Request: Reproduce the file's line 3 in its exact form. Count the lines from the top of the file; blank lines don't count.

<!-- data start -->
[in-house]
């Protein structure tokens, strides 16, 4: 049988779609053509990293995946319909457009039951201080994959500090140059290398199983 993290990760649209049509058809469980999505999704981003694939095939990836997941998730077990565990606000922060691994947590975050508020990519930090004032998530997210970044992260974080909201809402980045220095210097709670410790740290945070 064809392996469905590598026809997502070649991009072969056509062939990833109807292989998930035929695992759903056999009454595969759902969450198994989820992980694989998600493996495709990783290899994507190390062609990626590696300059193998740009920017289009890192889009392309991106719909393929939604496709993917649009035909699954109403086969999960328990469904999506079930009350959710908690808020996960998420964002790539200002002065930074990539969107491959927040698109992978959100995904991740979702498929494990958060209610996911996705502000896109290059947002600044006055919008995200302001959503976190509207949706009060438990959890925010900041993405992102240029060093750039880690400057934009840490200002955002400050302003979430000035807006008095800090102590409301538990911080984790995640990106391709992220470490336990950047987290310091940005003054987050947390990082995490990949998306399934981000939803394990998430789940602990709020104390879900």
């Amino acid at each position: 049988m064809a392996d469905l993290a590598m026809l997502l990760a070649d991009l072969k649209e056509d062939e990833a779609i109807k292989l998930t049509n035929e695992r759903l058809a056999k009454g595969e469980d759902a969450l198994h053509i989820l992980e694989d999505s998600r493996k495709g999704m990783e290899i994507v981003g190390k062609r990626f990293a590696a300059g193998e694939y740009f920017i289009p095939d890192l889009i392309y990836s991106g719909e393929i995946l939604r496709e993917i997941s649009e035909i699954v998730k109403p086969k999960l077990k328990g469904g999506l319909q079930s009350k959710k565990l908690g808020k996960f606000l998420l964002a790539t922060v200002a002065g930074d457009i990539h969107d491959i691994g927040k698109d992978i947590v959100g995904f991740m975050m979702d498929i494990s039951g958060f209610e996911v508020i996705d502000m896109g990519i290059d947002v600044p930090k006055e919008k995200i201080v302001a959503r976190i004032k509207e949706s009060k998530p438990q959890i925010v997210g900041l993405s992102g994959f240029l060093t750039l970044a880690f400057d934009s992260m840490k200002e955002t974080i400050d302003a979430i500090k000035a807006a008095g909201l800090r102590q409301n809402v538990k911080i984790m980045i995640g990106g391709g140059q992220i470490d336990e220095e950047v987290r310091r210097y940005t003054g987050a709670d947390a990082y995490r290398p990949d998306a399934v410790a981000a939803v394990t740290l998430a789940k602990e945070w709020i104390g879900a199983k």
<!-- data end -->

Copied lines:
């Amino acid at each position: 049988m064809a392996d469905l993290a590598m026809l997502l990760a070649d991009l072969k649209e056509d062939e990833a779609i109807k292989l998930t049509n035929e695992r759903l058809a056999k009454g595969e469980d759902a969450l198994h053509i989820l992980e694989d999505s998600r493996k495709g999704m990783e290899i994507v981003g190390k062609r990626f990293a590696a300059g193998e694939y740009f920017i289009p095939d890192l889009i392309y990836s991106g719909e393929i995946l939604r496709e993917i997941s649009e035909i699954v998730k109403p086969k999960l077990k328990g469904g999506l319909q079930s009350k959710k565990l908690g808020k996960f606000l998420l964002a790539t922060v200002a002065g930074d457009i990539h969107d491959i691994g927040k698109d992978i947590v959100g995904f991740m975050m979702d498929i494990s039951g958060f209610e996911v508020i996705d502000m896109g990519i290059d947002v600044p930090k006055e919008k995200i201080v302001a959503r976190i004032k509207e949706s009060k998530p438990q959890i925010v997210g900041l993405s992102g994959f240029l060093t750039l970044a880690f400057d934009s992260m840490k200002e955002t974080i400050d302003a979430i500090k000035a807006a008095g909201l800090r102590q409301n809402v538990k911080i984790m980045i995640g990106g391709g140059q992220i470490d336990e220095e950047v987290r310091r210097y940005t003054g987050a709670d947390a990082y995490r290398p990949d998306a399934v410790a981000a939803v394990t740290l998430a789940k602990e945070w709020i104390g879900a199983k």